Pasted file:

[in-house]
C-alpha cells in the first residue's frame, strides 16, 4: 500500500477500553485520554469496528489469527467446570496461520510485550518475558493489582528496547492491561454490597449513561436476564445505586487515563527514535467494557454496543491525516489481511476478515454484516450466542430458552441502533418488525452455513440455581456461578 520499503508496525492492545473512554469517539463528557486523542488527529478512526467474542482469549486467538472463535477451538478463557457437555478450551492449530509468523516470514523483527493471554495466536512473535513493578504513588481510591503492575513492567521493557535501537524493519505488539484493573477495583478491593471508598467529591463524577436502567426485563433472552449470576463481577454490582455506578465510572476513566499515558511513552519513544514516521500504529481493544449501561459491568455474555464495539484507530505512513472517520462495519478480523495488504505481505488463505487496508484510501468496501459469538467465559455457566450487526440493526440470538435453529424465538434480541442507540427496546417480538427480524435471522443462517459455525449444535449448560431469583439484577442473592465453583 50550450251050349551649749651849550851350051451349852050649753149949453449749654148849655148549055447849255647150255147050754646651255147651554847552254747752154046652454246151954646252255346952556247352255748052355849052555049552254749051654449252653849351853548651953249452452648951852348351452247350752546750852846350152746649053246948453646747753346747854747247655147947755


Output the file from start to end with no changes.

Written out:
[in-house]
C-alpha cells in the first residue's frame, strides 16, 4: 500500500477500553485520554469496528489469527467446570496461520510485550518475558493489582528496547492491561454490597449513561436476564445505586487515563527514535467494557454496543491525516489481511476478515454484516450466542430458552441502533418488525452455513440455581456461578 520499503508496525492492545473512554469517539463528557486523542488527529478512526467474542482469549486467538472463535477451538478463557457437555478450551492449530509468523516470514523483527493471554495466536512473535513493578504513588481510591503492575513492567521493557535501537524493519505488539484493573477495583478491593471508598467529591463524577436502567426485563433472552449470576463481577454490582455506578465510572476513566499515558511513552519513544514516521500504529481493544449501561459491568455474555464495539484507530505512513472517520462495519478480523495488504505481505488463505487496508484510501468496501459469538467465559455457566450487526440493526440470538435453529424465538434480541442507540427496546417480538427480524435471522443462517459455525449444535449448560431469583439484577442473592465453583 50550450251050349551649749651849550851350051451349852050649753149949453449749654148849655148549055447849255647150255147050754646651255147651554847552254747752154046652454246151954646252255346952556247352255748052355849052555049552254749051654449252653849351853548651953249452452648951852348351452247350752546750852846350152746649053246948453646747753346747854747247655147947755